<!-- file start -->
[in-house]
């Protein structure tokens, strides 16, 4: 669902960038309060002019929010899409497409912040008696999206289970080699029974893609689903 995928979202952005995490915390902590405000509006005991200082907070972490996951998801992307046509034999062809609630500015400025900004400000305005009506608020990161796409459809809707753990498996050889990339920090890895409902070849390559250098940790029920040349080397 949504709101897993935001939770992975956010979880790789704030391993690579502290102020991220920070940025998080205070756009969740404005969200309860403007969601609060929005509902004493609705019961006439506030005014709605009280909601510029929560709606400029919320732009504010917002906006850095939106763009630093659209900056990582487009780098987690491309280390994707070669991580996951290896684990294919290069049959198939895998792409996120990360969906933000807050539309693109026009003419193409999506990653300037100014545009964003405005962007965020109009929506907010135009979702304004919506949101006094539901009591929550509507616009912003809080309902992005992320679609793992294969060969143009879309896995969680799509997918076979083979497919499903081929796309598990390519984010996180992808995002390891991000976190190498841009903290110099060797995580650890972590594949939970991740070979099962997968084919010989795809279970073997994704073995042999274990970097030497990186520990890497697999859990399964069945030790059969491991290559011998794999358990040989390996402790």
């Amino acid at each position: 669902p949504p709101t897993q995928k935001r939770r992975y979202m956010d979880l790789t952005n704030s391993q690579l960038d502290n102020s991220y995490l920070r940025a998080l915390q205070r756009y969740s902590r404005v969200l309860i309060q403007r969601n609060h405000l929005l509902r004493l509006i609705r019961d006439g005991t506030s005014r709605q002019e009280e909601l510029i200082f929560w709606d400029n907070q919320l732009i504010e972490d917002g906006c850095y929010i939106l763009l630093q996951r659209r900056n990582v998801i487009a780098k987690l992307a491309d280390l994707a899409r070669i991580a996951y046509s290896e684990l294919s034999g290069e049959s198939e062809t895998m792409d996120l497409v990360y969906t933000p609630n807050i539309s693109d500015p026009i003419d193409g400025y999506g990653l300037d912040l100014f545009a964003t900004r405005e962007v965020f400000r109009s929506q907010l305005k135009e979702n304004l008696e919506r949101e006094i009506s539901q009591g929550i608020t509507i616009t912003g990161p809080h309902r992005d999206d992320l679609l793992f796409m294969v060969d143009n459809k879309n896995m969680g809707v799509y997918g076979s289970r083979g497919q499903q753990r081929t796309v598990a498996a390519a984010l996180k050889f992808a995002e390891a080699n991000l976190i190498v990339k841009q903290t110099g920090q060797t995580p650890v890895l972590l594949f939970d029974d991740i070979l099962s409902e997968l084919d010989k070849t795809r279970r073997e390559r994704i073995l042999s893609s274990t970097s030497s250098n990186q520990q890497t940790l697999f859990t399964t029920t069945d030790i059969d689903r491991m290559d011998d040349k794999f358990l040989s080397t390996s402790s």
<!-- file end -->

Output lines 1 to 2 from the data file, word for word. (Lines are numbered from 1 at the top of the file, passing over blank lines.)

[in-house]
């Protein structure tokens, strides 16, 4: 669902960038309060002019929010899409497409912040008696999206289970080699029974893609689903 995928979202952005995490915390902590405000509006005991200082907070972490996951998801992307046509034999062809609630500015400025900004400000305005009506608020990161796409459809809707753990498996050889990339920090890895409902070849390559250098940790029920040349080397 949504709101897993935001939770992975956010979880790789704030391993690579502290102020991220920070940025998080205070756009969740404005969200309860403007969601609060929005509902004493609705019961006439506030005014709605009280909601510029929560709606400029919320732009504010917002906006850095939106763009630093659209900056990582487009780098987690491309280390994707070669991580996951290896684990294919290069049959198939895998792409996120990360969906933000807050539309693109026009003419193409999506990653300037100014545009964003405005962007965020109009929506907010135009979702304004919506949101006094539901009591929550509507616009912003809080309902992005992320679609793992294969060969143009879309896995969680799509997918076979083979497919499903081929796309598990390519984010996180992808995002390891991000976190190498841009903290110099060797995580650890972590594949939970991740070979099962997968084919010989795809279970073997994704073995042999274990970097030497990186520990890497697999859990399964069945030790059969491991290559011998794999358990040989390996402790």